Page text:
“The Falcon Heavy will achieve this by using three rockets, with the first two separating after stage one of the launch,” Ben Thornber, an associate professor at the University of Sydney, writes in The Conversation. “The final rocket will then lift the Tesla Roadster up into space, where it will enter a highly elliptical orbit between the Earth and Mars. Without external interference, Falcon Heavy will remain in this orbit for thousands of years.”

The specific kind of heliocentric orbit Musk’s roadster will be traveling on is called Trans-Mars injection, meaning it will orbit the sun in a manner that will bring it close to Earth and Mars again and again. This could mean that the Tesla will be placed several million miles away from Mars, but it’ll still get to snuggle up to the planet — and ours — many times.

Of course, getting the Roadster to its final destination is the hard part. First and foremast, the Falcon Heavy has to not blow up on ascent, which is harder than it sounds. Then, it has to traverse Earth’s Van Allen belt, which is full of high-energy particles waiting to whack the crap out of it. Then, the Tesla has to cruise in deep space for about six hours to reach the finish line.

It’s a lot, but if SpaceX pulls this off, it’ll make history — again.

“We estimate it will be in that orbit for several hundred million years, or maybe in excess of a billion years,” Musk announced in a press conference yesterday.

There’s only one way to find out whether or not Musk’s Tesla will make it to Mars — watch the launch on Tuesday at 1:30 p.m. Eastern.

Why Elon Musk’s SpaceX launch is utterly depressing


Elon Musk is right: silly and fun things are important. But some of them are an indefensible waste of resources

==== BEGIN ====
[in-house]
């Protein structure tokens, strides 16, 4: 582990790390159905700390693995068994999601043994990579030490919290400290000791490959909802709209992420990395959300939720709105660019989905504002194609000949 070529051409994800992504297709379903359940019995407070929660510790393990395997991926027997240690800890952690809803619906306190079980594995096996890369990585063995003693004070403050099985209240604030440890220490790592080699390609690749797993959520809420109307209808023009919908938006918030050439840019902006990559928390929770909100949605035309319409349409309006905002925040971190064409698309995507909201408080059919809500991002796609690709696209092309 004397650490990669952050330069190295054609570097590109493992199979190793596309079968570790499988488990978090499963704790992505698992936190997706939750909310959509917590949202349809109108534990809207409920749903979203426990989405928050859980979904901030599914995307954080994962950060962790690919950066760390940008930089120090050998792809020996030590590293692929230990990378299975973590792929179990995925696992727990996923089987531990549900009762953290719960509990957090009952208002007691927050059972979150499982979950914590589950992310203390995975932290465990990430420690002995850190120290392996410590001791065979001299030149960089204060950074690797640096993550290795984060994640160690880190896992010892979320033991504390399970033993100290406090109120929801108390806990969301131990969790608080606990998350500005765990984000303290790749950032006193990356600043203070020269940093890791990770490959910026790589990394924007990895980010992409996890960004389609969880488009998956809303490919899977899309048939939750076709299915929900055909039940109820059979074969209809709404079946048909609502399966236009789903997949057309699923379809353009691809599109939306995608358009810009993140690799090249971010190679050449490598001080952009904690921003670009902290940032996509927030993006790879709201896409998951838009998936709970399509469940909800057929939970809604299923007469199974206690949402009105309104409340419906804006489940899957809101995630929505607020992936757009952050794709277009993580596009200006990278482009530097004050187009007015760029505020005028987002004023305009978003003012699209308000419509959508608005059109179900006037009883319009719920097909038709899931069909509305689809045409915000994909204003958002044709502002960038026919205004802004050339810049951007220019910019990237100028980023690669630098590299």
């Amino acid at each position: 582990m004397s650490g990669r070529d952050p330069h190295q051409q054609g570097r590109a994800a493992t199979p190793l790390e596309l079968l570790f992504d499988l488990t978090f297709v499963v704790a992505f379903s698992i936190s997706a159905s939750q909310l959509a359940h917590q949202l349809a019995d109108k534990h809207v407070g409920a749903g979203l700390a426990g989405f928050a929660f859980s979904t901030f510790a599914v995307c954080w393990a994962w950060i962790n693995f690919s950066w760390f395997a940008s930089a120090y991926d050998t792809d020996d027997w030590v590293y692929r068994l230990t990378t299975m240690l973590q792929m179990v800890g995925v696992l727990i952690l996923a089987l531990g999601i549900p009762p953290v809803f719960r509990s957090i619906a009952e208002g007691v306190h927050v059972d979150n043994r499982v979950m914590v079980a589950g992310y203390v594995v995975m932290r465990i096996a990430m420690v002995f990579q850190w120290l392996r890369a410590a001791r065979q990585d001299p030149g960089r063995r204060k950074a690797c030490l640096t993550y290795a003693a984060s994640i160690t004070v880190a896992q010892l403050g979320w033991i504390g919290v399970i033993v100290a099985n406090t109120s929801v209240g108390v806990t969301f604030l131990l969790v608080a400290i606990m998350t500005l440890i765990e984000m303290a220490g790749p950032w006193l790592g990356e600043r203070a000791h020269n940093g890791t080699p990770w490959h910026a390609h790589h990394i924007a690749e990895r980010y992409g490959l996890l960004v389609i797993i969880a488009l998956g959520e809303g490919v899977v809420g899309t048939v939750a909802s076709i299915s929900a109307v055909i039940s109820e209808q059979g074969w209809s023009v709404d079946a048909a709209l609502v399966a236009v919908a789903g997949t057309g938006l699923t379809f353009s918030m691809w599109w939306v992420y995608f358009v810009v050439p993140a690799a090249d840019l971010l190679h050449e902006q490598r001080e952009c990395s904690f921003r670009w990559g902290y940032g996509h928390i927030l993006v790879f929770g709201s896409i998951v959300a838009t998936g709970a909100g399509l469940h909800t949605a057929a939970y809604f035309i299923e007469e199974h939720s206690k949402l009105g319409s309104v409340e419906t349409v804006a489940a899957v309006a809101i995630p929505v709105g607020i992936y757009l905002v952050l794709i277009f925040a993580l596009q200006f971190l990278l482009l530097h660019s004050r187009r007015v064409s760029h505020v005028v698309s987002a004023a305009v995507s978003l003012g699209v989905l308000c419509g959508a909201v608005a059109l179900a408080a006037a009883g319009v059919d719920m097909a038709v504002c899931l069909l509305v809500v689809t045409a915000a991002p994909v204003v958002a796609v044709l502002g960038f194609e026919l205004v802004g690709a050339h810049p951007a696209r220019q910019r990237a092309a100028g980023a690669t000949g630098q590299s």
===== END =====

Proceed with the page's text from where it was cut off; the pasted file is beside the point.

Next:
1:39

Falcon Heavy, world’s most powerful rocket, successfully launches – video

On Wednesday, two things happened. In Syria, 80 people were killed by government airstrikes. Meanwhile in Florida, Elon Musk fired a sports car into space. Guess which story has dominated mainstream news sites?

The much-anticipated launch of Musk’s Falcon Heavy rocket, the most powerful every launched by a private company, went off without a hitch. Musk successfully sent his cherry-red Tesla roadster hurtling toward Mars, launching what a CNN commentator called “a new space age”.

Musk expects the rocket and car to orbit the sun for hundreds of millions of years, though some experts have speculated that it will disintegrate within a year. The event attracted phenomenal publicity: at one point, 2.3 million viewers were watching the event’s livestream, making the rocket launch a masterstroke of advertising for Tesla.

Meanwhile, in Syria, where hundreds of thousands of refugees may be forced to return to unsafe homes amid “global anti-refugee backlash”, an anti-government activist said despondently that he is no longer sure why he bothers to videotape the effects of bombing, since nobody ever pays attention: “I don’t know what the point is.” The UN human rights coordinator for Syria pondered what level of violence it would take to make the world care, saying that they are “running out of words” with which to try to describe the crisis.